To expose freshmen to research experience, increase their knowledge of biological principles, and improve their problem-solving and teamwork skills, a freshman research course was developed. The Howard Hughes Medical Institute’s Science Education Alliance and its Phage Hunters Advancing Genomic and Evolutionary Science program enabled a phage hunting project lab to be offered through GSI. Students isolated and characterized their own bacterium-infecting viruses and annotated and published the sequenced genome of an isolated phage.


Spatial Reasoning Assessment and Course: A Proposal to the Gateway Sciences Initiative
Edward Scheinerman, Vice Dean for Education, Office of Academic Affairs, Whiting School of Engineering

To improve spatial reasoning skills vital to success in STEM fields, an online spatial reasoning assessment was designed for incoming freshmen who wish to pursue majors in engineering and the sciences. A new one-credit course was developed for those students whose assessment results suggested they would benefit from an enriched introduction to spatial reasoning skills.


Statistics Through Case Study: Gateway Science Proposal for Introductory Statistics
Avanti Athreya, Associate Research Professor, Department of Applied Mathematics & Statistics, Whiting School of Engineering
Donniell Fishkind, Associate Research Professor, Department of Applied Mathematics & Statistics, Whiting School of Engineering
Bruno Jedynak, Associate Research Professor, Department of Applied Mathematics & Statistics, Whiting School of Engineering
Daniel Q. Naiman, Professor and Chair, Department of Applied Mathematics & Statistics, Whiting School of Engineering
Fred Torcaso, Senior Lecturer, Department of Applied Mathematics & Statistics, Whiting School of Engineering               

A new introductory statistics course was developed to introduce traditional statistical analysis course topics through the use of multi-disciplinary case studies. Students focus on six to eight case studies per semester, learning the necessary statistical theory in the context of questions that arise in a variety of disciplines across the curriculum.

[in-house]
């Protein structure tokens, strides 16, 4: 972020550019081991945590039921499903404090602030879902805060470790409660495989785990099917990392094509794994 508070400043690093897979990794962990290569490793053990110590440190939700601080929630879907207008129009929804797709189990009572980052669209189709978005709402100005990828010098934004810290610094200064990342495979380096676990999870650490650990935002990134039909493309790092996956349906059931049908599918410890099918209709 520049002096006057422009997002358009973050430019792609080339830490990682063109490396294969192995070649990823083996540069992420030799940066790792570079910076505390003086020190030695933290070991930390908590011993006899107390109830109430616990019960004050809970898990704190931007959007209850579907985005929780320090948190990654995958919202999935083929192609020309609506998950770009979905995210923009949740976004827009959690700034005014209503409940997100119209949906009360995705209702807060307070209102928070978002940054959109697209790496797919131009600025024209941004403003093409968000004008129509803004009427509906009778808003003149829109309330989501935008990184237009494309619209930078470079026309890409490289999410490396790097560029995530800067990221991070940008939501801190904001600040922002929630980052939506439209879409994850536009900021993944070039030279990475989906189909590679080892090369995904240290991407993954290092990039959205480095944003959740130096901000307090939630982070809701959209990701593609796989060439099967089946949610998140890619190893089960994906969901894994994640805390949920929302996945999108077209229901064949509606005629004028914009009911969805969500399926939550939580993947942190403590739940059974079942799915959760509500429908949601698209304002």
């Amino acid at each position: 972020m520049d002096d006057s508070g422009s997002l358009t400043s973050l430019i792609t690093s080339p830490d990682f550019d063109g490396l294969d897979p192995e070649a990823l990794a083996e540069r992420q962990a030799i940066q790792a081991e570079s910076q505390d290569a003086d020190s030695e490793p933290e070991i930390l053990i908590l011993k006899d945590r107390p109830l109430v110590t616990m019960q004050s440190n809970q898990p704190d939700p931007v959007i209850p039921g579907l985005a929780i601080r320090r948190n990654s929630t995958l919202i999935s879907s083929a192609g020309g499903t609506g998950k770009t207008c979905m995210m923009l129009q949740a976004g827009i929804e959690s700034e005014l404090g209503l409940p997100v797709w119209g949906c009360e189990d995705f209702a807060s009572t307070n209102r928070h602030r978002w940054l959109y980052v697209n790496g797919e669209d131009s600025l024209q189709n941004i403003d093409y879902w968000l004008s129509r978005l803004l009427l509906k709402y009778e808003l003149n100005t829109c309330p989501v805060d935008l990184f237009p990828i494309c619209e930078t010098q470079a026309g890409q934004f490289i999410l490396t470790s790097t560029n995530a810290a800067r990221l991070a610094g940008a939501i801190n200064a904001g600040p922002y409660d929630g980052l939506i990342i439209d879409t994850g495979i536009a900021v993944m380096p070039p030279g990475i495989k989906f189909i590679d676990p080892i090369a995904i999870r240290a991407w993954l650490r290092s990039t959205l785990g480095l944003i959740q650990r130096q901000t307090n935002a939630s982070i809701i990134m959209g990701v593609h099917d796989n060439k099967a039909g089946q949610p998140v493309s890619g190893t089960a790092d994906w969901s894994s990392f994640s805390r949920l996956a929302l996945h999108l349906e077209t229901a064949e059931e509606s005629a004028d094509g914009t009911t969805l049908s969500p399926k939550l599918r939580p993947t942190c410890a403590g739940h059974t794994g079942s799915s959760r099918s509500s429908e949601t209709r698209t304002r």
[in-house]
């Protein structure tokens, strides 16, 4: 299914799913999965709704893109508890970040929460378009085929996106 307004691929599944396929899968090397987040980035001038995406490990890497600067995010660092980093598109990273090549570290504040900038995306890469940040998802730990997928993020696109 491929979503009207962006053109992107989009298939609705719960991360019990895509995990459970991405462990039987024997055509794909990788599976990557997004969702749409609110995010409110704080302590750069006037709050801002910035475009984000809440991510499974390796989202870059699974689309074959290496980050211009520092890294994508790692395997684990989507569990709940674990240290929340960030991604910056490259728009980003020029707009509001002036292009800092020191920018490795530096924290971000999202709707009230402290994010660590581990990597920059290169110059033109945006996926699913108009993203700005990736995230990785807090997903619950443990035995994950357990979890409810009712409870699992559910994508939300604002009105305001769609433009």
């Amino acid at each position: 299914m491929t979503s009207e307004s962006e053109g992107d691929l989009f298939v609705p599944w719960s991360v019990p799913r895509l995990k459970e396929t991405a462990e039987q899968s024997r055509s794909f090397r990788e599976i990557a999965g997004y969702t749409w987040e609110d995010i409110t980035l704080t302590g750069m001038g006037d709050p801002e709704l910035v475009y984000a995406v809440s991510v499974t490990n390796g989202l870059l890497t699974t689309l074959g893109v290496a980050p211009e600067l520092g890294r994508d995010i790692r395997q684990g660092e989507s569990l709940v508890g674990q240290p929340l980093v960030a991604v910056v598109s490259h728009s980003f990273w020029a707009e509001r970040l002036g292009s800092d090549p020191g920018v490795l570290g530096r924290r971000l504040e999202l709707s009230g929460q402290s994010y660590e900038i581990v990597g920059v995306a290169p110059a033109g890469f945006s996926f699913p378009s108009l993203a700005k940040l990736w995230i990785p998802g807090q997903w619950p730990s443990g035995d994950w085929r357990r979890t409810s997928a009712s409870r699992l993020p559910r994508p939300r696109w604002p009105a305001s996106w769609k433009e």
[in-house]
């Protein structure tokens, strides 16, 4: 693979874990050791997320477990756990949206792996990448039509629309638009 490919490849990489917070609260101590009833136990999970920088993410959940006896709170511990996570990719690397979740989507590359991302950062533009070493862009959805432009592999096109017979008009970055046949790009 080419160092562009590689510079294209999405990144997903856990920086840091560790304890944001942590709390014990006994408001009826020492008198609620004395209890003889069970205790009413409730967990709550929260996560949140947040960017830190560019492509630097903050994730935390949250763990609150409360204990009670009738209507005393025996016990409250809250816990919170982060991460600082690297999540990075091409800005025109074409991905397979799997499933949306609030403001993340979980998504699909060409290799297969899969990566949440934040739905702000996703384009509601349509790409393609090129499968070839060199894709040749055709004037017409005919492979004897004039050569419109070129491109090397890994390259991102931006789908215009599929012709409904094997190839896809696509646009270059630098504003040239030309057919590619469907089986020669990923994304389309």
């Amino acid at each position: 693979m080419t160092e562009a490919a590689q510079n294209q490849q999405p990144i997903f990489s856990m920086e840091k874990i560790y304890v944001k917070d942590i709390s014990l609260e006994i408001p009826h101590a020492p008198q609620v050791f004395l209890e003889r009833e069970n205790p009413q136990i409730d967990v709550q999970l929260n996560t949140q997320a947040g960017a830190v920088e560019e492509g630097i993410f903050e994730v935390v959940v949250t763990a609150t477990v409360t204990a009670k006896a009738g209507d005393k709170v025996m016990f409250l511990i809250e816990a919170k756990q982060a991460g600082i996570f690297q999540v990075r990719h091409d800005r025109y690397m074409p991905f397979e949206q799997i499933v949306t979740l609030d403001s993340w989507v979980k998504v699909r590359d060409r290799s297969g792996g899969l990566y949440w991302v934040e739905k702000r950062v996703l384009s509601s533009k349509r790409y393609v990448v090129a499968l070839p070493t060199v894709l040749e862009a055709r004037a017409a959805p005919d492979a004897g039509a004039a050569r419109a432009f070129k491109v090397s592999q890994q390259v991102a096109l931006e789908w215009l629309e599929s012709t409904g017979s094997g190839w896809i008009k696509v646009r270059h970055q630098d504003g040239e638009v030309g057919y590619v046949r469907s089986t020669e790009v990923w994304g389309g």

The Active Learning eStudio Project:  An Experimental Teaching and Learning Environment for Gateway Science Courses at Homewood
Candice Dalrymple, Associate Dean, University Libraries and Director, Center for Educational Resources

To provide a teaching and learning space that supports active learning strategies and team collaboration, a new eStudio was established. The classroom was designed and constructed to serve faculty from science, engineering and mathematics disciplines who are replacing all-lecture instruction with student-centered, team-based, problem-based pedagogical approaches. Qualitative assessment was conducted in all courses; where student learning outcomes from courses offered exclusively through lectures was available, data were accumulated to compare the old and new teaching approaches.


Using Technology to Enhance Understanding in Gateway Sciences Courses
Kristina Obom, Program Director and Senior Lecturer, Advanced Academic Programs, Krieger School of Arts & Sciences
Patrick Cummings, Director, Center for Biotechnology Education and Senior Lecturer, Advanced Academic Programs, Krieger School of Arts & Sciences
Thomas Koval, Senior Lecturer, Advanced Academic Programs, Krieger School of Arts & Sciences
Robert Lessick, Associate Director and Senior Lecturer, Advanced Academic Programs, Krieger School of Arts & Sciences
Sherry Ogg, Senior Lecturer, Advanced Academic Programs, Krieger School of Arts & Sciences

To help students to acquire laboratory techniques and research skills outside of class, instructors produced videos on processes commonly used in research labs, methods used to develop research papers, and basic methods used in biostatistics and bioinformatics analysis.